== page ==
|The Cats celebrate another victory over the Hawks|
The Hawks & Cats played out a modern classic at the MCG this afternoon, with the Cats emerging as 2 point winners, 14.8.92 to 13.12.90. Remarkably it was the 8th consecutive time the Cats have beaten the Hawks, with Geelong emerging victorious in all of their clashes since the 2008 Grand Final. Although I don’t expect this result to have too much of an influence in either team’s ability to make the top 4 this season, it revealed a lot about both teams and could be a precursor of what we might come to expect in September.
The Hawks’ mental block
Before the season Alastair Clarkson, the Hawthorn coach, claimed that it was laughable for his team to be the Premiership favourites after they went 0-5 against Collingwood & Geelong last season. After overcoming the Pies by 22 points last week the Hawks went into this clash as warm favourites; they were the form team with the momentum behind them, particularly after the Cats lost last week against Fremantle. However despite dominating much of the stats and general play, the Hawks failed to put the Cats away and were outplayed in the last quarter, with Geelong deservedly claiming another famous victory.
In at least 4 of the recent clashes between the two clubs the Hawks have been leading in the final quarter, only to stumble at the final hurdle. Whilst the Cats step up a level when the pressure is on, a number of Hawks players start to fumble marks and make elementary errors. Until the current Hawthorn team manage to record another victory over the Cats, doubts will remain in their players’ minds about their capacity to beat their fierce rivals.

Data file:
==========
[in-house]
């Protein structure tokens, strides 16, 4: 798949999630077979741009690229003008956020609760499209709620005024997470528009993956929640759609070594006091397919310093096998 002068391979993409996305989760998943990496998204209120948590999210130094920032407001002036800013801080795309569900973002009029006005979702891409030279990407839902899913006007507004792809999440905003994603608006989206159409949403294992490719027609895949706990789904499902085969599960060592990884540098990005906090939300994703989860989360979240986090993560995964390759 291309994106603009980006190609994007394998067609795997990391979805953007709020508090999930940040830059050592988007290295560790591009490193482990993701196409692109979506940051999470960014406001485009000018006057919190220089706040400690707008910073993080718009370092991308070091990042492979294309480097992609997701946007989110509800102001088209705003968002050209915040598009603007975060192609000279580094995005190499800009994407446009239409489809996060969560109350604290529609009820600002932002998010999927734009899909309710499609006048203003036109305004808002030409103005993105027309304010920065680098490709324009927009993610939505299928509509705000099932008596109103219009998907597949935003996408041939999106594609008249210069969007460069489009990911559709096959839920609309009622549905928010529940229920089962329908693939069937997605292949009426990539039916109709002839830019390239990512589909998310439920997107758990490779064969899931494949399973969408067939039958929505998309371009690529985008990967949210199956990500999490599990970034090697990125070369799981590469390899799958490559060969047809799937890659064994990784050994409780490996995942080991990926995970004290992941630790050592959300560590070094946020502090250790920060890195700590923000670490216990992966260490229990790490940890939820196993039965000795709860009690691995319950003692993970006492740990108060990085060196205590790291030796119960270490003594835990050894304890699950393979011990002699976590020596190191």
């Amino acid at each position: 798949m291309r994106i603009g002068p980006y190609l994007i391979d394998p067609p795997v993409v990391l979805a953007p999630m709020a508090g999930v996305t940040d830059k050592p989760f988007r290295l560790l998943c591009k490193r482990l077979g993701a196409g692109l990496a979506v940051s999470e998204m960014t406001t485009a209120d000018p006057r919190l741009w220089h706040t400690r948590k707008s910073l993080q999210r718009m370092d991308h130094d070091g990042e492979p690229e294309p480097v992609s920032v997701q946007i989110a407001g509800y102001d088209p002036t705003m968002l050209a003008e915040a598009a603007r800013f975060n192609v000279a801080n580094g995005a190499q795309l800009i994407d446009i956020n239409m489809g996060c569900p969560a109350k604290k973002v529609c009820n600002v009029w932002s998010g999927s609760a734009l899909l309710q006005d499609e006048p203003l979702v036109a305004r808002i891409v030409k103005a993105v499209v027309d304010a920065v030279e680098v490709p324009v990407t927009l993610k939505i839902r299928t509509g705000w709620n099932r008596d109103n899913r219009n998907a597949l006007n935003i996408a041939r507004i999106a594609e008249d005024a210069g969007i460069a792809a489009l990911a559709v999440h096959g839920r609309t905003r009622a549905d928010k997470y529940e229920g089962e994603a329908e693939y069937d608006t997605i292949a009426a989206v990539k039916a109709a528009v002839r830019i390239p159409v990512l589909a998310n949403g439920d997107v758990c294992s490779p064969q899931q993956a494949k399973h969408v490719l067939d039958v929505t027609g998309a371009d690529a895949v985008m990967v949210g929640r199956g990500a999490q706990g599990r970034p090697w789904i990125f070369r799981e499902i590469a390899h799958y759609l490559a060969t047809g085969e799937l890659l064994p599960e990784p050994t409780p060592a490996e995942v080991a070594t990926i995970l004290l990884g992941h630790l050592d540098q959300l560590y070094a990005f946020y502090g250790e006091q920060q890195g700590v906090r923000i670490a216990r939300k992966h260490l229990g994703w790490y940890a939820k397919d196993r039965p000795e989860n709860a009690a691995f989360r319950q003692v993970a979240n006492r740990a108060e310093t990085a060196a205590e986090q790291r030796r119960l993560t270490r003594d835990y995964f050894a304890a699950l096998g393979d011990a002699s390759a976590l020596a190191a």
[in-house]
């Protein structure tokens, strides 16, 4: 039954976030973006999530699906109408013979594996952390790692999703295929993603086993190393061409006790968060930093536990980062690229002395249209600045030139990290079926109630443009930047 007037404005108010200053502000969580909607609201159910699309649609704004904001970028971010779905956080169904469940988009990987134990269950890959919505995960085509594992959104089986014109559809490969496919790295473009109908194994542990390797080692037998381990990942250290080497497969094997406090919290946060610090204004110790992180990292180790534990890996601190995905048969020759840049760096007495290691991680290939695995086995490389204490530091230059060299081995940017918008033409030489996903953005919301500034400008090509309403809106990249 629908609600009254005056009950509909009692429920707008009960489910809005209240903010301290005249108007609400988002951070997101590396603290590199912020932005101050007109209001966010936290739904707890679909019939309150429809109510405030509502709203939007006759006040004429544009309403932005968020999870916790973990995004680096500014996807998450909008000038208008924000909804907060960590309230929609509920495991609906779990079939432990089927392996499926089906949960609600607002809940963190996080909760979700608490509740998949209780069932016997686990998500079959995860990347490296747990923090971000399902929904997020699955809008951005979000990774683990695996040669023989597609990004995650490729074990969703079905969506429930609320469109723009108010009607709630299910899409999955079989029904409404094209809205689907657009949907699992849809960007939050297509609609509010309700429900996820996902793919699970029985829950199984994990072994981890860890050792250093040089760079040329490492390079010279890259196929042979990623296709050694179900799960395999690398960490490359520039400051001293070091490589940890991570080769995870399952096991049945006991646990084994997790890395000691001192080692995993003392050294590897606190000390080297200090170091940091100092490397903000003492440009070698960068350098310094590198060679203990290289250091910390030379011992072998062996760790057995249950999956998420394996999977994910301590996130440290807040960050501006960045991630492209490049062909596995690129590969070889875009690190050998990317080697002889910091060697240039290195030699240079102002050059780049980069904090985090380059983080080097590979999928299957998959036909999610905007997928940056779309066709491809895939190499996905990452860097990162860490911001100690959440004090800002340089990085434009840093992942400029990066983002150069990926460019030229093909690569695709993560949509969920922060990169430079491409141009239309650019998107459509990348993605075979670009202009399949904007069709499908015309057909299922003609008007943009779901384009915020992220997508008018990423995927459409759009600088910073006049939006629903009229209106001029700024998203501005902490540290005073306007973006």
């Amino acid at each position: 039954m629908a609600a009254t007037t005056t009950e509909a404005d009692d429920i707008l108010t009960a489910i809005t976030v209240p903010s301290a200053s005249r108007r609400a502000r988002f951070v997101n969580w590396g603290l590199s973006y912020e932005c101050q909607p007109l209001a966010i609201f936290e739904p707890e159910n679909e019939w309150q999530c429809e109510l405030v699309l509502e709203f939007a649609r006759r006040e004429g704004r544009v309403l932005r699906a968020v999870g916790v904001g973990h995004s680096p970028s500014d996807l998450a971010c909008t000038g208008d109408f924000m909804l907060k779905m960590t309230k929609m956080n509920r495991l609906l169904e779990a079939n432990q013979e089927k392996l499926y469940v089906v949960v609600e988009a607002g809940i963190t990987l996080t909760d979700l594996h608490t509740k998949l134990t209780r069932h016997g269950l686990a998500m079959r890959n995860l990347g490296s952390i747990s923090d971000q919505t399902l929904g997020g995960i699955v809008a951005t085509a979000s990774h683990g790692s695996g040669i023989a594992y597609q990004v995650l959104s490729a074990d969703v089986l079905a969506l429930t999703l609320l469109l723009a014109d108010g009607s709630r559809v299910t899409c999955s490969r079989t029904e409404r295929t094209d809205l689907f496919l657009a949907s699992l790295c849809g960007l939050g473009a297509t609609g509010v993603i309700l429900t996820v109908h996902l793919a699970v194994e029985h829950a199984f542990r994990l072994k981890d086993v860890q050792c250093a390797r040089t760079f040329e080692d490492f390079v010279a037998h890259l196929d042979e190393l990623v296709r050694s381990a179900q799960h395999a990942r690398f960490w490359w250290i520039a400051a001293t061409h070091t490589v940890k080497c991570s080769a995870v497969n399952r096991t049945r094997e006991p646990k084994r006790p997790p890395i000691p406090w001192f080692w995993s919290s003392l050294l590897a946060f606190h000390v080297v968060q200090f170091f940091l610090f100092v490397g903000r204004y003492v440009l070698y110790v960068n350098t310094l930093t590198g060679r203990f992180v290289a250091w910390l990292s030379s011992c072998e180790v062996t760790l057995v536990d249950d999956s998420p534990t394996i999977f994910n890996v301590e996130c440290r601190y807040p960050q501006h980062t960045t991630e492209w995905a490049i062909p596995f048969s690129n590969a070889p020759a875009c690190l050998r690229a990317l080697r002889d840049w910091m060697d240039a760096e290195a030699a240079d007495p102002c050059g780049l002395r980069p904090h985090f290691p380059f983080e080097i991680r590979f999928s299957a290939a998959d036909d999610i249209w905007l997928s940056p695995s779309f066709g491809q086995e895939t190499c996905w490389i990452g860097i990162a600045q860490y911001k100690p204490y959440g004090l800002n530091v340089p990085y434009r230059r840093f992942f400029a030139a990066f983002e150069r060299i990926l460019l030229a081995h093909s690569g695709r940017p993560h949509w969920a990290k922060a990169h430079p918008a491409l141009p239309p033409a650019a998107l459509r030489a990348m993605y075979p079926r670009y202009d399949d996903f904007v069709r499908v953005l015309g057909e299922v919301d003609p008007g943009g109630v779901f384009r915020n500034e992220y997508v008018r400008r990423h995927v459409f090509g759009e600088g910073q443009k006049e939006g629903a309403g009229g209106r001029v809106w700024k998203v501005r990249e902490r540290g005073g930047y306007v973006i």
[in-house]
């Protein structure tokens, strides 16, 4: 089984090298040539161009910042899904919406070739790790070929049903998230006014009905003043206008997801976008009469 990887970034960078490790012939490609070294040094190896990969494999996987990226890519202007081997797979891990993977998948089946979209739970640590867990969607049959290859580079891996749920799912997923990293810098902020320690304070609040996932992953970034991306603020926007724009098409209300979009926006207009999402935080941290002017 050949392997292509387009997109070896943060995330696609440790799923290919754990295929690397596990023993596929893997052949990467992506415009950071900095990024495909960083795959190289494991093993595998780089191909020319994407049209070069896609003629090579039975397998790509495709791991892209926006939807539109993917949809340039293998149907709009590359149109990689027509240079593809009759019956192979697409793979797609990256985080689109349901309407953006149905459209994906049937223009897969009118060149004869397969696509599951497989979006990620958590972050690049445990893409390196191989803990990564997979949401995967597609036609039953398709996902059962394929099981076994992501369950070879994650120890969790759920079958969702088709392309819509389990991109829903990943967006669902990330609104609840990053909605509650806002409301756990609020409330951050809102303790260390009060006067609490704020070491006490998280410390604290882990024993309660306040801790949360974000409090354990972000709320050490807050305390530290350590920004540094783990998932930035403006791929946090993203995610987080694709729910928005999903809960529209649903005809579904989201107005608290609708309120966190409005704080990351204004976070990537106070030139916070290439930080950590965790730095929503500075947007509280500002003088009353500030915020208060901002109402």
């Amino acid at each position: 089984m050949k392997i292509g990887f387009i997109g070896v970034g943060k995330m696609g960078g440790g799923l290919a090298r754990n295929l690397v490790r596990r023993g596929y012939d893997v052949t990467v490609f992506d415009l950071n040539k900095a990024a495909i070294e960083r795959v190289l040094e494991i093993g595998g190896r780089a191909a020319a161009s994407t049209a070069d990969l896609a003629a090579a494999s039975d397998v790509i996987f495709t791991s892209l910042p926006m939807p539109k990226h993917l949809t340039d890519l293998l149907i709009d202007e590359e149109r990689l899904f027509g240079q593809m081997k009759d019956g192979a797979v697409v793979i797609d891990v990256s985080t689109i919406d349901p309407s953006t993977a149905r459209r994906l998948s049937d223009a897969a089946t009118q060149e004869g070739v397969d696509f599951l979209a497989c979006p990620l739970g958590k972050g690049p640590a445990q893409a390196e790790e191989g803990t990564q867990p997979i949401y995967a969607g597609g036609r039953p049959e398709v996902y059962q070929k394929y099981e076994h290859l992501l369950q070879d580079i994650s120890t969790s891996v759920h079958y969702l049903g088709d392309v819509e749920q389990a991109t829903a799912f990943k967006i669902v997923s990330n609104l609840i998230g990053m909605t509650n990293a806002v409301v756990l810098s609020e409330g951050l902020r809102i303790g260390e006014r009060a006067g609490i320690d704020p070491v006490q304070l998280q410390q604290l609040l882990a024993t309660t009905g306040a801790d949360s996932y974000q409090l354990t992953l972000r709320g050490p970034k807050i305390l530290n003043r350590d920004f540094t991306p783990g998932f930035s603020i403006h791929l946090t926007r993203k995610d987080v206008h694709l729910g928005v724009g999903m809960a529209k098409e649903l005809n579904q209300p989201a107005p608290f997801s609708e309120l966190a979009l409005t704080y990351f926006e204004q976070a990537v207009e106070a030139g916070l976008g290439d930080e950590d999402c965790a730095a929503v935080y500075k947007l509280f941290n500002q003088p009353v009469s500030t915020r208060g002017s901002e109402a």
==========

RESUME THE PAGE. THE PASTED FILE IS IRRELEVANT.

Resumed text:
The final quarter specialists
|Jimmy does it again|
It’s easy to forget how close last year’s Grand Final was going into the final quarter, with the Cats only leading the Magpies by 7 points. In the end the margin was 38 points, with the Cats dominating when it mattered most. Geelong have been making a habit of stepping up in the final quarter, with a similar performance keeping the Saints goalless in the final quarter of the 2009 Grand Final, after the Cats had been outplayed for much of the first 3 quarters
Whilst some of the credit for this must go to Geelong’s fitness and conditioning staff, it’s also noticeable how a few Cats can always be relied upon in a close encounter. Jimmy Bartel is making a name for himself as the most reliable big-game player in the game, with Joel Selwood not far behind him. Both players are fierce competitors who love nothing more than a big occasion at the G. Paul Chapman & Steve Johnson also managed to produce when it mattered, despite Johnson carrying an injury into the final quarter.
What this means going forward
|Clarkson will have much to think about|
Geelong have avoided an unpleasant 0-2 start to their Premiership defence, and with a run of winnable fixtures coming up will be looking to establish themselves within the top 4 over the next month. They’ve once again proved what a formidable outfit they are, and it’d be a serious surprise if they don't feature deep into September once again.
On the other hand Hawthorn will know that there’s still a lot of work for them to do if they want to be serious Premiership contenders. I expect them to comfortably beat most teams week-in, week-out, but doubts remain over their ability to win close games against the other top teams. It’ll be very interesting to see how they go against the West Coast Eagles in Perth in a couple of weeks’ time.